“Useless” Fort Boyard, France was built over 56 years,1801-1857.

Image Credit: Photographs by Socks Studio
When Louis XIV first proposed the idea of a fort in the middle of water off the Bay of Biscay, his advisors thought he had gone completely crazy.
He was told the idea was impossible and was wisely dissuaded. 150 years later, Napoleon was on his charge across Europe and decided he was the right kind of crazy to actually build Fort Boyard.
Positioned between Île-d’Aix and Île d’Oléron, Fort Boyard was intended to make a blockade in the Strait of Antioch on the west coast of France.
Ongoing disputes with the English made protecting French shores from their navy a priority. Unfortunately, actually building the fort became a logistic nightmare when construction was finally started in 1801.
Workers from local towns struggled miserably to set the stones needed for the foundations. The changing tides made placing and setting the stones a nearly impossible task.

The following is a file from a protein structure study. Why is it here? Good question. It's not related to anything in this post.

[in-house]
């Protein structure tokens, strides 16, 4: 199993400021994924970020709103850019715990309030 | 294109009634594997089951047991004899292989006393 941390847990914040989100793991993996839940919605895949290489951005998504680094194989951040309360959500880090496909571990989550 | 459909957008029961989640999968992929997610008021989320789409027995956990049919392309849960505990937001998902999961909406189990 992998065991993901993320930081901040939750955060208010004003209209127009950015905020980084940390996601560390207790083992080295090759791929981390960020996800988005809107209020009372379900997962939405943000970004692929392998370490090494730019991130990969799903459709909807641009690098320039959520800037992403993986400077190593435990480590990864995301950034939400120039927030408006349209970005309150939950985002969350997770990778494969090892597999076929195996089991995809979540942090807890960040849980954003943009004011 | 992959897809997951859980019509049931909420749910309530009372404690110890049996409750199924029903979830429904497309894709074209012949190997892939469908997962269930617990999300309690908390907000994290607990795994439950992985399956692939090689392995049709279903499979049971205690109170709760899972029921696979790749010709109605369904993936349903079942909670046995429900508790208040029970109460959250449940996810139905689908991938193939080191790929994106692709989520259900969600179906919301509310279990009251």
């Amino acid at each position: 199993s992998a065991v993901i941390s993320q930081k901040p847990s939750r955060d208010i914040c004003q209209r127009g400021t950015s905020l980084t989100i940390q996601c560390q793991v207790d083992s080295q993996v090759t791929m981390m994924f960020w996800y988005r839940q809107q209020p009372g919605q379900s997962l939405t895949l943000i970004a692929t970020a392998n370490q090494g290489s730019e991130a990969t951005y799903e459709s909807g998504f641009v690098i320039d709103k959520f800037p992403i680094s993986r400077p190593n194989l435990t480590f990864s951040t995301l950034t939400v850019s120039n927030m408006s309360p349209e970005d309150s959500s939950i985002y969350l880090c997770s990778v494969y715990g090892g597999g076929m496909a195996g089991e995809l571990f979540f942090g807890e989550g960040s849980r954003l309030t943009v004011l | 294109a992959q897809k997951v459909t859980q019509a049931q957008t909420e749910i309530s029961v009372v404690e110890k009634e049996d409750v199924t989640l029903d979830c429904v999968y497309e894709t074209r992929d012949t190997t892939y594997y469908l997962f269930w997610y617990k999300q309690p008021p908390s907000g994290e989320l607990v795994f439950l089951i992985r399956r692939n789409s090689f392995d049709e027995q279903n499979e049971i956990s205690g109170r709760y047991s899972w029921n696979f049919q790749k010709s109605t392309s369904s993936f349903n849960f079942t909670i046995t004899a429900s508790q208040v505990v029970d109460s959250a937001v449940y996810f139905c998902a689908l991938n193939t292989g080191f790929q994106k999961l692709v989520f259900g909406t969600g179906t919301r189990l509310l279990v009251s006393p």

In 1809 the project was suspended for almost 30 years, until it was deemed that the British Royal Navy was still a major threat to France.


In 1857, Fort Boyard was finally completed, but ironically was no longer useful. Cannon technology had improved and the Fort no longer served a strategic position in blocking attacks from the British Royal Navy.
When it was finally completed the fort stood 20 meters high, and had a length and width of 60 and 30 meters, respectively. Without any purpose for the massive fort, it quickly fell into disrepair, only briefly being used over the next 130 years.
Finally, in 1988, restoration on the fort began with the intention of using the fort for an adventure game show, called “Fort Boyard.”
Source: Fort Boyard – Île-d’Aix, France – Atlas Obscura

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